The London 2012 Olympic and Paralympic Games were a once-in-a-lifetime experience for the athletes and volunteers who took part in them, as well as for the millions of people nationally, and billions globally, who watched them.
The transformation of the UK's capital city was not limited to the physical infrastructure that emerged in east London's Olympic Park - rather, it was felt across London in the shared sense of pride and positivity that defined the period of the Games.
It is this spirit that drove forward the idea for Spirit of 2012, funded by the National Lottery through the Big Lottery Fund.
Spirit of 2012 is established with £47 million of funding from the Big Lottery Fund. Our mission is to keep the incredible spirit of the London 2012 Olympic and Paralympic Games alive by funding events that foster community cohesion, wellbeing and inclusion.
Our funding will help people develop friendships and supportive connections that endure, leaving them more likely to remain physically and mentally active and healthy. So even after our money has been spent, our legacy continues.
Building on the success of the London Games, we will help challenge perceptions of disability and impairment – such as through our support of the first ever National Paralympic Day in the Queen Elizabeth Olympic Park.
We appoint 12 members to our first Youth Advisory Panel
We invest in our first major events programme at the Glasgow Commonwealth Games 2014, funding Volunteer Scotland, Glasgow UNESCO City of Music and Streetgames, and opening up the Games experience to thousands from all over the UK.
We launch our three-year Fourteen programme, giving people in local communities across the UK the resources to develop social cohesion and wellbeing through sport, arts and volunteering.
Spirit of Rugby is launched, which seeks to empower 16-24-year-olds by introducing them to rugby, its values and its potential to build socially active communities. Spirit of Rugby is timed to maximise the buzz around the 2015 Rugby World Cup and the introduction of Rugby 7s as an Olympic sport at Rio 2016.
We partner with Unlimited, which showcases the work of disabled artists, to found the Unlimited Impact project which will support 50 young disabled artists in establishing their careers.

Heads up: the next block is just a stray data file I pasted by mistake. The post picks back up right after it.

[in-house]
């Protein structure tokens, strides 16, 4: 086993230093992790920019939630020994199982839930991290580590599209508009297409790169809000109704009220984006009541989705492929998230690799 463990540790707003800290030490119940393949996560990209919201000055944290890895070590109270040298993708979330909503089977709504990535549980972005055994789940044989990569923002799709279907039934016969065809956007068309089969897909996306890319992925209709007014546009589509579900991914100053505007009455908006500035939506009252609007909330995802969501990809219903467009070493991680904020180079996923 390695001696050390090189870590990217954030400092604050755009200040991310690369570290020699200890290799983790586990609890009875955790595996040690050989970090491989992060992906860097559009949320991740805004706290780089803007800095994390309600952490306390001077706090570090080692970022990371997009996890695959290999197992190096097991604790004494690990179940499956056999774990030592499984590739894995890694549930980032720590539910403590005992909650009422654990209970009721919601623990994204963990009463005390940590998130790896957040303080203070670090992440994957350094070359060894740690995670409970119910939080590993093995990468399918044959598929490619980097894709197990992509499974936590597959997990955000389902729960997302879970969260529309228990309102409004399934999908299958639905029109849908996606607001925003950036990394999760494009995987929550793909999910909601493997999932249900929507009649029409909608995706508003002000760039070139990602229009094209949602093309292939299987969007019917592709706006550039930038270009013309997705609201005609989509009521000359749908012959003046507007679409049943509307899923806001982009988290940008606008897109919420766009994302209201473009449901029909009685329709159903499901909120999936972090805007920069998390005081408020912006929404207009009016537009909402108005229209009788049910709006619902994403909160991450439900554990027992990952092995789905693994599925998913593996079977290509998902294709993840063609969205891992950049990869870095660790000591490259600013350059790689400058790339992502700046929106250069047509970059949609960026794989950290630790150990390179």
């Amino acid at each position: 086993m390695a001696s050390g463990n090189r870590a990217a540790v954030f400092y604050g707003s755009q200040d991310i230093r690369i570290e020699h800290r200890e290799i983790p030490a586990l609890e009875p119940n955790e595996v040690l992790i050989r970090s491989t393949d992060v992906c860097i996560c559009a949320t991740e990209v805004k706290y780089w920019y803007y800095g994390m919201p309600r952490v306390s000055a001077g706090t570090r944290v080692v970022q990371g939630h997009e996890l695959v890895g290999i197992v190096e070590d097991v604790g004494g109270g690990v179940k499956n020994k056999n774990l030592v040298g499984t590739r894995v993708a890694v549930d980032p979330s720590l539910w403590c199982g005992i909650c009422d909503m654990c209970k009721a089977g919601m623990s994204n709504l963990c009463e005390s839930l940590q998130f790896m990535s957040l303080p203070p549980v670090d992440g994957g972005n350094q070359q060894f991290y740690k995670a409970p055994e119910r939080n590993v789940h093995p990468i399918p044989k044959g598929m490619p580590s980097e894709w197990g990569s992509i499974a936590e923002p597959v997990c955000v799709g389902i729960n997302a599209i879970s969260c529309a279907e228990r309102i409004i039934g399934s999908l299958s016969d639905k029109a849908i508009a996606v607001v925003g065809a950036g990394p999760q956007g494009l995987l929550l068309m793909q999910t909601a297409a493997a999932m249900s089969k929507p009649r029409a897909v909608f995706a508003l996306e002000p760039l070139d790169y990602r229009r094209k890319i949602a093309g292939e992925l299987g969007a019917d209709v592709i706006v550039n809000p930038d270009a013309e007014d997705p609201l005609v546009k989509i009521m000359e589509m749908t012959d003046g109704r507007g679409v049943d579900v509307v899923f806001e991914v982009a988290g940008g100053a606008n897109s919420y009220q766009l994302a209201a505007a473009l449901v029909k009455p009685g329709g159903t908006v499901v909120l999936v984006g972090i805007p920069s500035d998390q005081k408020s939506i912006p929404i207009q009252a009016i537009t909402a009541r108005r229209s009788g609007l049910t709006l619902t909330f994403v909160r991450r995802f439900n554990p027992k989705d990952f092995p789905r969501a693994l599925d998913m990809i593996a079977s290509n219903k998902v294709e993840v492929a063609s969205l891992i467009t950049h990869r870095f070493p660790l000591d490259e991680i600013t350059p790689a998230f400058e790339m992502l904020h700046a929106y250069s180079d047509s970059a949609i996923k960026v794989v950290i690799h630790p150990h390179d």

Our Get Set Road to Rio project connects thousands of schoolchildren across the UK to the Rio 2016 Olympic and Paralympic Games.
We grant our biggest-ever award of £4.5 million to Get Out Get Active, a project that seeks to increase rates of physical activity among the least active across the UK.
As a legacy partner of the 2014 Glasgow Commonwealth Games, we announce a new £1.3million partnership with the Scottish Government to continue to get people active and, as a result, develop our Thrive toolkit – an online resource to support people in making their own communities more active.
An early supporter of Hull’s bid to be the UK’s City of Culture 2017, our funding helps Hull 2017 deliver a year-long cultural programme that will leave a lasting social legacy for local people.
We commit to fund and administer fourteen Sporting Equality Funding projects in Scotland to encourage more girls and women into sport, and award our Spirit of Women grant to the Southbank Centre to extend its Women of the World (WOW) festival programme to five new locations.
We also partner with the #iwill fund to create a £2 million partnership that will enable girls and young women to change their communities through social action.
We partner with Youth Sport Trust and Sporting Equals to develop the Breaking Boundaries: Connecting Communities through Cricket programme, which will use cricket to bring people from different communities together, inspired by the ICC Cricket World Cup in 2019.
In celebration of 2018’s centenary of women’s suffrage in the UK, we will stage a centenary exhibition which will focus on the young people who were at the heart of the suffrage movement for change, and will inspire and excite the next generation of social activists.